Ibis Styles Lille Aeroport
Travel Blogs from Lesquin
... A third brother, James, had also fought at Fromelles but had been injured. What a horrible tragedy for one family. The last two exhibits broke my heart. The first was the ID tag of a soldier. The tag was found by the germans and forwarded to the British army. The army returned it to the family with a letter, that was also on display. The letter, or note really, was so cold. Essentially, we have this piece of Private Creswells personal effects, if we find anymore, we'll ...
... t cater to DAT's (Dumb Aussie Tourists) They had quite an interesting display on the first world war, but I only got to see a small part of it before they closed the door and turned off the lights, literally. I'm standing in this corridor reading about the British base camp, when they closed the entry, two minutes later the lights went out, leaving me and about 10 other tourists in the dark. We all wander around the corridor (it was a big U shape) back into the entry hall of ...
... a spanner tightening up some very big bolts which he dropped into the water! If we had been underneath it would probably have hit us. Then he started grinding with a shower of sparks and dust coming down, and then he did some arc welding. We had to wait until the job was complete and must have been almost an hour in total as it was 11.30 by the time we got out of the 12.5 metre rise lock.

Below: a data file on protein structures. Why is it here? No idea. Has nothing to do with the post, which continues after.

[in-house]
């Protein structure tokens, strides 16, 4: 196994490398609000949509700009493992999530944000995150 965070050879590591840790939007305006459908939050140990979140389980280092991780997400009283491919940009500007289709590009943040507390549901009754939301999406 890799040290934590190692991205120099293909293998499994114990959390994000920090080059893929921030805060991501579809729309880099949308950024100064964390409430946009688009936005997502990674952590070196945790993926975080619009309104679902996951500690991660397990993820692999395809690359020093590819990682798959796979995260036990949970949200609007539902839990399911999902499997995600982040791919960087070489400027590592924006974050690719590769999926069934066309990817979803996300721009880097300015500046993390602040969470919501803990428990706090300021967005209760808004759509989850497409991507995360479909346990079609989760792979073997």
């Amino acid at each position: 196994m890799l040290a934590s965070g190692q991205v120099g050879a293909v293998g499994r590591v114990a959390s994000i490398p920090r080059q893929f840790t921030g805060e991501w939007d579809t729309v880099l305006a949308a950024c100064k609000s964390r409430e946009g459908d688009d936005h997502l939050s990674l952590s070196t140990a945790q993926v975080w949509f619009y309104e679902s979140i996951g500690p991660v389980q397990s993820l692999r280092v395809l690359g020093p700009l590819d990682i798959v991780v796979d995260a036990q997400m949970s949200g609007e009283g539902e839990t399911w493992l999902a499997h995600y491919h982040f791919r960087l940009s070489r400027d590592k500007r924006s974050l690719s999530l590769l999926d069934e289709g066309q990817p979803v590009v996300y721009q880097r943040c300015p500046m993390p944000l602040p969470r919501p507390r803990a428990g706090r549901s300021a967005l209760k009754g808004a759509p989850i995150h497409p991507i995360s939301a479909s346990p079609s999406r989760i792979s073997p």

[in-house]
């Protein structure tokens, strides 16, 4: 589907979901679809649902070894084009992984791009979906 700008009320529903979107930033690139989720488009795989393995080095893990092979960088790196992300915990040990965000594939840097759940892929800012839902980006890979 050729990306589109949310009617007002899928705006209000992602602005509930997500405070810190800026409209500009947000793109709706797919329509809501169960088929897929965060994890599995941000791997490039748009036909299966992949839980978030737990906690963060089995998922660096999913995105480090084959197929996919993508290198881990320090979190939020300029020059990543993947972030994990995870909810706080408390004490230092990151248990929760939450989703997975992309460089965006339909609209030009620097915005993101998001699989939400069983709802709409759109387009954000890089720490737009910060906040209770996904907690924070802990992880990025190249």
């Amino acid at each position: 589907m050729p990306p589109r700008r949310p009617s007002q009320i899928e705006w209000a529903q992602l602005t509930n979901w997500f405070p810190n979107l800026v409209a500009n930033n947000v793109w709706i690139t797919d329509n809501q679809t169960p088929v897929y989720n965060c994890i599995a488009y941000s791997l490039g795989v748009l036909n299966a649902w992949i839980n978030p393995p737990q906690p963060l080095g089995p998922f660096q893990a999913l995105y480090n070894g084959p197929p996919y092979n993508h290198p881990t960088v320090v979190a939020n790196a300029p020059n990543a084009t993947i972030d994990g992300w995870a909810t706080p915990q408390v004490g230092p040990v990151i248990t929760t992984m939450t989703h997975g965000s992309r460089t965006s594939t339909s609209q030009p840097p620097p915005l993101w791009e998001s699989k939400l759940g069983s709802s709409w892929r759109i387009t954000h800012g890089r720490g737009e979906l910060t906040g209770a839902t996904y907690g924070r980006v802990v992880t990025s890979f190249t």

The Belgian waterways are man-made canals with sloping ...
... from such a thing? A coffee shop or two, a restaurant / snack bar here and there would be okay, we often hung out for a place to stop and refuel but found nothing. Some of the little isolated areas could certainly do with the employment opportunities. Again there were dozens of WW1 Cemeteries around Ypres we could have visited but we try to pick the most relevant or interesting. So after a good brekky, including freshly cooked bacon & eggs, we visited the Flanders ...
... The Memorial to the Missing wasn’t part of the original design. The intention was that these names be recorded on the Menin Gate but there was not enough room. The first thing you see when you come in the back from the car park is the commemoration of the missing New Zealand soldiers, most of who died in the Passchendaele Offensive. The memorial stands close to the furtherest ...
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- Shuttle bus service
- Continental Breakfast
- Free High-Speed Internet
- Wheelchair accessibility
- Business Services